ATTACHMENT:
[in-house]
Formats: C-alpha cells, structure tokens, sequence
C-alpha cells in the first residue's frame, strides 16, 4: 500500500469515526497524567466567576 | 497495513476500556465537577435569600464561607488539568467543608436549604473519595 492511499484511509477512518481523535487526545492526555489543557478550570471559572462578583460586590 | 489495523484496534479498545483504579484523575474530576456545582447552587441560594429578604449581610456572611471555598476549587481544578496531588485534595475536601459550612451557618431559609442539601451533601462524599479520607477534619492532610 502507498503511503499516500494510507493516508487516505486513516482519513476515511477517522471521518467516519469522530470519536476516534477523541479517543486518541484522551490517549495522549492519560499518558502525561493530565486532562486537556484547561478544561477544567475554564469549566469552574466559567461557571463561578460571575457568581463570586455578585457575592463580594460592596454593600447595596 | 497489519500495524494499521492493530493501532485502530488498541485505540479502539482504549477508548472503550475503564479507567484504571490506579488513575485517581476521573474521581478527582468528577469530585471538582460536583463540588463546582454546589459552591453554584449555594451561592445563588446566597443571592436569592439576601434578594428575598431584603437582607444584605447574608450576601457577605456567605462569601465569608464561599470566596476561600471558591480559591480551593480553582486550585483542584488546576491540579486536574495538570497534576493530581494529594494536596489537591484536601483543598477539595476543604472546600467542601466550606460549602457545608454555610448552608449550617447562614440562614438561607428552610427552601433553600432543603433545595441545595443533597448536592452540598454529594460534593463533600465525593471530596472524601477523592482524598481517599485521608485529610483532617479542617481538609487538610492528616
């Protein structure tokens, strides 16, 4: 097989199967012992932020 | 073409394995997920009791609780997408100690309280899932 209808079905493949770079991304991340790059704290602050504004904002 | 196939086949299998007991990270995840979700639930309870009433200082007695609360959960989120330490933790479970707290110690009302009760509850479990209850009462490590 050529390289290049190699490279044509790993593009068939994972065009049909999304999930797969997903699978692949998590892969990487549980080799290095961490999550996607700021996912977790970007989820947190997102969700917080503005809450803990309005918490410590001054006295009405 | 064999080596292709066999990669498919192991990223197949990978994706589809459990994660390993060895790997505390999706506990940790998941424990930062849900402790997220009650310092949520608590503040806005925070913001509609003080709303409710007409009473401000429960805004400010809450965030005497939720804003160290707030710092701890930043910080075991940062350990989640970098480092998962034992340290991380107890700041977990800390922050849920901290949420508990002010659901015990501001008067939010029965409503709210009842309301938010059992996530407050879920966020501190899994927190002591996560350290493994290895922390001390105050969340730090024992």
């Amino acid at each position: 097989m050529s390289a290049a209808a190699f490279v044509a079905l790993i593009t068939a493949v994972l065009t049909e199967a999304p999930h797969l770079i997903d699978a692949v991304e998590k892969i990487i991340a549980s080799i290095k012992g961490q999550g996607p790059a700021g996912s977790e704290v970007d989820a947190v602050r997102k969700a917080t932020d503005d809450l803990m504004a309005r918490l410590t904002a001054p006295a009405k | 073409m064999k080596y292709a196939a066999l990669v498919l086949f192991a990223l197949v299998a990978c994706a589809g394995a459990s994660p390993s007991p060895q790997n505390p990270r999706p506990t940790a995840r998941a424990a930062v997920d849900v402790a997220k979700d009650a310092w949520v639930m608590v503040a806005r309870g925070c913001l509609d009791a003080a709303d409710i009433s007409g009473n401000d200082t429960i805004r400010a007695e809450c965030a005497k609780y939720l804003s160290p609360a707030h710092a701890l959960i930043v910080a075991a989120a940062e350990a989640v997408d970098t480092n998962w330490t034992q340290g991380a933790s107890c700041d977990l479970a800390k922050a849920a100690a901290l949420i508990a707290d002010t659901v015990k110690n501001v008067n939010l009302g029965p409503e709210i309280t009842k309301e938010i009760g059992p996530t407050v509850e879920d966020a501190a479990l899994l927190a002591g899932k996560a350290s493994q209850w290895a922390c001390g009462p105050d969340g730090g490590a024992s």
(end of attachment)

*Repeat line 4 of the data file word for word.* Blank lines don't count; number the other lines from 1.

């Protein structure tokens, strides 16, 4: 097989199967012992932020 | 073409394995997920009791609780997408100690309280899932 209808079905493949770079991304991340790059704290602050504004904002 | 196939086949299998007991990270995840979700639930309870009433200082007695609360959960989120330490933790479970707290110690009302009760509850479990209850009462490590 050529390289290049190699490279044509790993593009068939994972065009049909999304999930797969997903699978692949998590892969990487549980080799290095961490999550996607700021996912977790970007989820947190997102969700917080503005809450803990309005918490410590001054006295009405 | 064999080596292709066999990669498919192991990223197949990978994706589809459990994660390993060895790997505390999706506990940790998941424990930062849900402790997220009650310092949520608590503040806005925070913001509609003080709303409710007409009473401000429960805004400010809450965030005497939720804003160290707030710092701890930043910080075991940062350990989640970098480092998962034992340290991380107890700041977990800390922050849920901290949420508990002010659901015990501001008067939010029965409503709210009842309301938010059992996530407050879920966020501190899994927190002591996560350290493994290895922390001390105050969340730090024992």